The Impact of Structural Inequality On Mental Health
Trigger warning - includes themes suicide and mental health.
Mental Health - A Learning Journey
For many years I have lived with ill mental health.
My earliest memory of my struggles are from when I was fourteen, I had come back home from a long day at secondary school. This day was different, I lay on my bed, I removed my school jumper, took off my clip on tie and threw them both on the floor where I thought they belonged and without any warning I began to cry.
I mean, I really, really cried.
I didn’t know what had upset me, in fact nothing had and after my crying fest was over I lay there, for what felt like hours but what I’m sure couldn’t have been more than a few minutes. I think that if memory serves me right this was the very first time I ever truly exhibited signs of ill mental health.
I am a person of faith, in the sense that I believe strongly in something more metaphysical that exists within the confines of our reality, and I believe that life is not just what happens to us but what we make it.
My life’s journey has given me experiences to which my fourteen year old self would never have imagined, as I have continued to learn more about and serve within the mental health space. Now at the age of 28 I am grateful to co-run my own mental health organisation, The Delicate Mind, the vehicle in which I continue to put purpose to my pain.
My life’s journey has meant that even now living with depression and knowing the storm this brings to one’s spirit it can always hit closer to home than any of us can expect.
Many years ago my younger brother died by suicide and it was not until many years later I learnt that as many as 90% of those who die by suicide have suffered from some form of mental health difficulty. I’m telling you this, not for sympathy, but for understanding the interconnected factors that shape the sphere of mental health.
All of our lives are complex and winding, and no person is immune to the pains that life can bring.
But life is nothing if it is not a learning journey.
Structural Inequality Leading to Poor Mental Health Outcomes
As I have continued to educate myself in this field, it has become apparent there is no one single reason as to why someone may struggle, as there is no one single approach to the ongoing and upcoming mental health epidemic.
In the aftermath of the death of George Floyd I took the task of educating myself further as to what role structural issues within our society play in exacerbating the mental health crisis.
In my home town of Birmingham, just over half of young people in the wards of Hodge Hill and Ladywood are reported to be living in poverty, poverty is also recorded at its highest in large cities such as Birmingham, London and Manchester.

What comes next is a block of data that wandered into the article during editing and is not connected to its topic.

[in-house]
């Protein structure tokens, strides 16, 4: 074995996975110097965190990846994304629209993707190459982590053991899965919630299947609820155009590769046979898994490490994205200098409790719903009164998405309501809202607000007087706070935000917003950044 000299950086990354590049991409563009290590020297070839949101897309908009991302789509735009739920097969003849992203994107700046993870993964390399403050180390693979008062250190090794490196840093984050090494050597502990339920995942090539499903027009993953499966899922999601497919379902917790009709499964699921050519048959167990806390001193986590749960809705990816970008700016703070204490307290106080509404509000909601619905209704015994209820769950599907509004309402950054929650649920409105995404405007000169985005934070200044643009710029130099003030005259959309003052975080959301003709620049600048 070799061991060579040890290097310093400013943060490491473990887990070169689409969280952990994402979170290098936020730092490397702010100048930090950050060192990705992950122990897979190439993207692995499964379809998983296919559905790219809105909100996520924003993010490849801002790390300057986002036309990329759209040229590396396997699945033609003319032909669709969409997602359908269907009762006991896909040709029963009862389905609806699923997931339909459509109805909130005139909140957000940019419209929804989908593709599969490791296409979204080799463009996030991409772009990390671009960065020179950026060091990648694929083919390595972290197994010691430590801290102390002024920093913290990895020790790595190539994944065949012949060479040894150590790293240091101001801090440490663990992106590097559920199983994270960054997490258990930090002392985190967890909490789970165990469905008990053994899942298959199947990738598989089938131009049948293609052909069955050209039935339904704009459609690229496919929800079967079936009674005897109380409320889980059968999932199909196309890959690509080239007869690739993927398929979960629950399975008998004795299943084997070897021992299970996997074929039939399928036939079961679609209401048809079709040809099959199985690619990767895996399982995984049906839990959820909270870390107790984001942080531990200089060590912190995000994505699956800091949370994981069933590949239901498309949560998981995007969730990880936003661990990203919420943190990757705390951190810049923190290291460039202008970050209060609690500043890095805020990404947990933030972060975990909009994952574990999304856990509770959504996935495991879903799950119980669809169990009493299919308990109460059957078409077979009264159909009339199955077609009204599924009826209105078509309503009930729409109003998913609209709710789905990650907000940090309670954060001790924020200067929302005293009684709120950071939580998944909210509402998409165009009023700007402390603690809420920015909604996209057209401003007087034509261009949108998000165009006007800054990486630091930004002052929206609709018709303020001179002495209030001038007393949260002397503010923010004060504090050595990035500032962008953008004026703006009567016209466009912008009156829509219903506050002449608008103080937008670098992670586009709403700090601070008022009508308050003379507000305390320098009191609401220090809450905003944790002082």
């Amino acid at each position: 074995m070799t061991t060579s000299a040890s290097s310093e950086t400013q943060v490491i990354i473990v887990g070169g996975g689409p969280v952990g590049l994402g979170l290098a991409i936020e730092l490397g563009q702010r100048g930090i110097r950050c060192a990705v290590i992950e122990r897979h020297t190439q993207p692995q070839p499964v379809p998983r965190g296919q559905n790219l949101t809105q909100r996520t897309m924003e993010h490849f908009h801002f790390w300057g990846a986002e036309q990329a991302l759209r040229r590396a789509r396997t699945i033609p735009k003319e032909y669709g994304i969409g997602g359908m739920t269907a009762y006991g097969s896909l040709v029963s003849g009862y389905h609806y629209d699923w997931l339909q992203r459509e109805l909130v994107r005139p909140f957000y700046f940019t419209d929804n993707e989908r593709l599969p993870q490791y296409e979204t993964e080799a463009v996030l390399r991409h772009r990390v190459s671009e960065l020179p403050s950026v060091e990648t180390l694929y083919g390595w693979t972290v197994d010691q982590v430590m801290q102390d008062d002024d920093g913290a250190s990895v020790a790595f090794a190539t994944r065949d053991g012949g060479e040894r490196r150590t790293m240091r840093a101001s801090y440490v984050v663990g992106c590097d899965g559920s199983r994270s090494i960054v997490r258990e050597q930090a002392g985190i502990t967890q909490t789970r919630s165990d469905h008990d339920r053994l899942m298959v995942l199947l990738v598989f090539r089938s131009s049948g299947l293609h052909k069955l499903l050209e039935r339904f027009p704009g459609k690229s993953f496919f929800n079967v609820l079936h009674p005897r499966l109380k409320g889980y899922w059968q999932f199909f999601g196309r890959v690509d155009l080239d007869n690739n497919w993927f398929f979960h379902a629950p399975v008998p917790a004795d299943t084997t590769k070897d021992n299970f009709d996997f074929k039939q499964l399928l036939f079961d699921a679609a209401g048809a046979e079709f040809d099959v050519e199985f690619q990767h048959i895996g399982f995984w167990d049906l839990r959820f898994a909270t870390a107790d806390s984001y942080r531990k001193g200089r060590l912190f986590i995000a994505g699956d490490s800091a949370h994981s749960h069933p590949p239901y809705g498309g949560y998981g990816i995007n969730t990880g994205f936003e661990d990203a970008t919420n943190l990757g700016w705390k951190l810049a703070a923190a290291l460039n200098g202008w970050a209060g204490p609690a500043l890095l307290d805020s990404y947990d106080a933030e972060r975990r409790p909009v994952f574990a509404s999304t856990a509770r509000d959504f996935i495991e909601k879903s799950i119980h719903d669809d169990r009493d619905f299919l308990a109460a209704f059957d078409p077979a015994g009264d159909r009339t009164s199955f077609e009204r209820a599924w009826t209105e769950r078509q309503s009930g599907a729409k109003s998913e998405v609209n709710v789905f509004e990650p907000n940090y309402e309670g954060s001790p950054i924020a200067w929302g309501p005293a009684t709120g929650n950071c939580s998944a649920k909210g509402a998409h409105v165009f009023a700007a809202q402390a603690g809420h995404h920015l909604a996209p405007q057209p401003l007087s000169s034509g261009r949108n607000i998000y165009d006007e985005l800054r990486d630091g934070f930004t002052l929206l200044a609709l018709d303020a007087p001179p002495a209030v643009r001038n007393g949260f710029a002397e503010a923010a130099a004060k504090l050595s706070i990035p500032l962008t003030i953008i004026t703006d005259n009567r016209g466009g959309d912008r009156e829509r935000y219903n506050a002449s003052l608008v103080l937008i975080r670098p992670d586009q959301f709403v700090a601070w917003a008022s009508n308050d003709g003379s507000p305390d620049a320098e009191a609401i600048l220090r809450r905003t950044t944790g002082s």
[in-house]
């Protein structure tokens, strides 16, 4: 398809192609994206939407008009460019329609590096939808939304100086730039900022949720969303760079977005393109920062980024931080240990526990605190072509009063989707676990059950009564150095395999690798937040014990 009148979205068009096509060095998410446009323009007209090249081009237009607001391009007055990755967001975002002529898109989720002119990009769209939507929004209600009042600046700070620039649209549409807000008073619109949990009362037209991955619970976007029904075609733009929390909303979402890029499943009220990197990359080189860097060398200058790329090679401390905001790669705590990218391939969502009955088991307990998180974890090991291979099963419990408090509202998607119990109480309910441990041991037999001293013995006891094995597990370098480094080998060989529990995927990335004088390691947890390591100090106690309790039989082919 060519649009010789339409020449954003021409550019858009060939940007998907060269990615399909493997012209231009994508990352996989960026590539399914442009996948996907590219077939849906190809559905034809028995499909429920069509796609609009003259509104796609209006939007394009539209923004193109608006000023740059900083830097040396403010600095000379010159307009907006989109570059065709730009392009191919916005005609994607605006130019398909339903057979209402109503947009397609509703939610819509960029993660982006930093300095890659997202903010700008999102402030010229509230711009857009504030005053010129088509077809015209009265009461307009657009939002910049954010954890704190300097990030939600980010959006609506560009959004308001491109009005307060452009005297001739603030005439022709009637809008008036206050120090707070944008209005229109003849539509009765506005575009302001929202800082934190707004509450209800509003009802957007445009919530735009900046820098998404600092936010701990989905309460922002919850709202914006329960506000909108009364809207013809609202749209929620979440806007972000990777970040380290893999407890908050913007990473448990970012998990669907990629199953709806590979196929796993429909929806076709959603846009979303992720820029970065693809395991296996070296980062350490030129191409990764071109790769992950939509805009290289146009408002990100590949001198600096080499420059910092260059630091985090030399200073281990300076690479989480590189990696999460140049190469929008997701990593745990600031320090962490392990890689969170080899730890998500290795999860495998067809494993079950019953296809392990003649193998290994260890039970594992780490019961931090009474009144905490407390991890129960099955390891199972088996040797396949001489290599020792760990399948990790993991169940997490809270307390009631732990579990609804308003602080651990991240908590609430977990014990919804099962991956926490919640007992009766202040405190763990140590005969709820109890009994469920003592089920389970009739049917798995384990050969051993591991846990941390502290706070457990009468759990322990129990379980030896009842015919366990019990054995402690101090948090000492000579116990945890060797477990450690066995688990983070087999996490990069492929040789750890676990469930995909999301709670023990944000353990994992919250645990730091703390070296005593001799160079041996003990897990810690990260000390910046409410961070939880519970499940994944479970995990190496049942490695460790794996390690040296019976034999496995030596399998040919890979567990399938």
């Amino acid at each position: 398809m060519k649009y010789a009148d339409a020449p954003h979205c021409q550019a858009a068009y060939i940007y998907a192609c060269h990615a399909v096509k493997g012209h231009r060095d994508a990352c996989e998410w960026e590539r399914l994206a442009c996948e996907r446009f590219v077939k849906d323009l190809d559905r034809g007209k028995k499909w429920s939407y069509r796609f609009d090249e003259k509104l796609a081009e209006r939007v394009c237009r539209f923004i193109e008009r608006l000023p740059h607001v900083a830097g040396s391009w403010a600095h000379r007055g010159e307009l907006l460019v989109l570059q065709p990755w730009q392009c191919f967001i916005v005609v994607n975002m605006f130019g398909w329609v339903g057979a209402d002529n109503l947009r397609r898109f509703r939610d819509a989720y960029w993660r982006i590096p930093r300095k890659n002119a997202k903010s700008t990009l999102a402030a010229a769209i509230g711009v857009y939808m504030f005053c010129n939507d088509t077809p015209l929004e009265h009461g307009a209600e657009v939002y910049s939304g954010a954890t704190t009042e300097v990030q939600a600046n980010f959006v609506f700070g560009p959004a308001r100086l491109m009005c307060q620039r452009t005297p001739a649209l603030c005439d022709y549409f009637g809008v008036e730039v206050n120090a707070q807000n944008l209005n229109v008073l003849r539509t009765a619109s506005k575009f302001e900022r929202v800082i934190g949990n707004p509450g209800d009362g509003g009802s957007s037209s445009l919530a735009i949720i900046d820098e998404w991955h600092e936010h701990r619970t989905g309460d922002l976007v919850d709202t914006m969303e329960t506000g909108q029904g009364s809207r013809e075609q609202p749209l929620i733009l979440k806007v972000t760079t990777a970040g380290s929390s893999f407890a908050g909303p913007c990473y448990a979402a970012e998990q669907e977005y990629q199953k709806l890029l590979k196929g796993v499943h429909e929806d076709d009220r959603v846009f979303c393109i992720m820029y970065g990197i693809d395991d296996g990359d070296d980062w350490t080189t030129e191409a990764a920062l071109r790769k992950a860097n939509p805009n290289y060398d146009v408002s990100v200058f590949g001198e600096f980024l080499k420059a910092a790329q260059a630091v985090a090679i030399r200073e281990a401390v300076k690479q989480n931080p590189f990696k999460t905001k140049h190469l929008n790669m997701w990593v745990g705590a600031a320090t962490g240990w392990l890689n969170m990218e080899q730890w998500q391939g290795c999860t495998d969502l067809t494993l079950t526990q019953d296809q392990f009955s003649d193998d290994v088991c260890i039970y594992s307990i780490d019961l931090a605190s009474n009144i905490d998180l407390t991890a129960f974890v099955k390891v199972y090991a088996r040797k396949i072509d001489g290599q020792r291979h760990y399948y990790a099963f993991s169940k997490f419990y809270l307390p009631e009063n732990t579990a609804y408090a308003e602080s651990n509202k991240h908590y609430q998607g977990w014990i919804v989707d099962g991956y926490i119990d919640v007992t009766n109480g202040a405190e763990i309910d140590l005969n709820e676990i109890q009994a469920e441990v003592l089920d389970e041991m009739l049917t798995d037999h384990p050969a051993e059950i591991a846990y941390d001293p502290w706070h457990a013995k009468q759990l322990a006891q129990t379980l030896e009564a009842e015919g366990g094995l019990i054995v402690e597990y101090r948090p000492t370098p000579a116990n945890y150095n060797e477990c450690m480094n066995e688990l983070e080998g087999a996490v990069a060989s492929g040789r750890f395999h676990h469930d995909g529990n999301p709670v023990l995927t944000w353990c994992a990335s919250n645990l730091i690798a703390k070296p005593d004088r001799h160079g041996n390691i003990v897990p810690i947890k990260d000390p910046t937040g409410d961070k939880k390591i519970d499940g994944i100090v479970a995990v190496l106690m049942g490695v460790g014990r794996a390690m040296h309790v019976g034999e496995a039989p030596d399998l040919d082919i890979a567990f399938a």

Research continually shows that children and adults living in households in the lowest 20% income bracket in the U.K are 2 to 3 times more likely to develop mental health problems than those households in the highest income bracket.
These wards in Birmingham are mostly populated by communities of colour and whilst poverty is a structural problem that discriminates against all, the Social Metrics Commission has found nearly half of Black African Caribbean households are in poverty in direct comparison with just under 1 in 5 caucasian families, and families from communities of colour are between 2 and 3 times more likely to be in persistent poverty than those from caucasian households.
Furthermore there is a continuous litany of evidence showing the effect of racism and mental health with a direct link to those affected by racism being more likely to experience mental health problems such as psychosis and depression.
There is also evidence showing that the youth justice system in England and Wales is made up of 40% of children of colour, with more than one third having been diagnosed with a mental health difficulty.
What are the Solutions?
A society is judged by how it treats its most destitute, and mental health does not care for your class, disability, gender, race nor sexuality but as evidenced it empirically means some will have it worse than others.
As is the lottery of life.
The solutions are multifaceted, a nuanced understanding of the issues outlined, financial investment into key services to tackle social, racial and economic inequality much earlier, and for us to look within ourselves as we are both the problem and the solution as throughout the dawn of human civilisation we always have been too everything.
I see actions being taken day to day by unsung heroes in our society, whether it is community groups supporting mental health or individuals engaging in direct action tackling structural inequality, all of them bring light to these issues because nothing simply happens, everything in life is a series of actions and consequences and there is more power in our deeds and words than we realise.
May you continue to find the power in yours.
If you are experiencing any mental health difficulties or require any immediate support please visit Spark and Co for a series of dedicated mental health resources.
This post was written by one of our Community Ambassadors, co-founder of The Delicate Mind Nikhwat Marawat.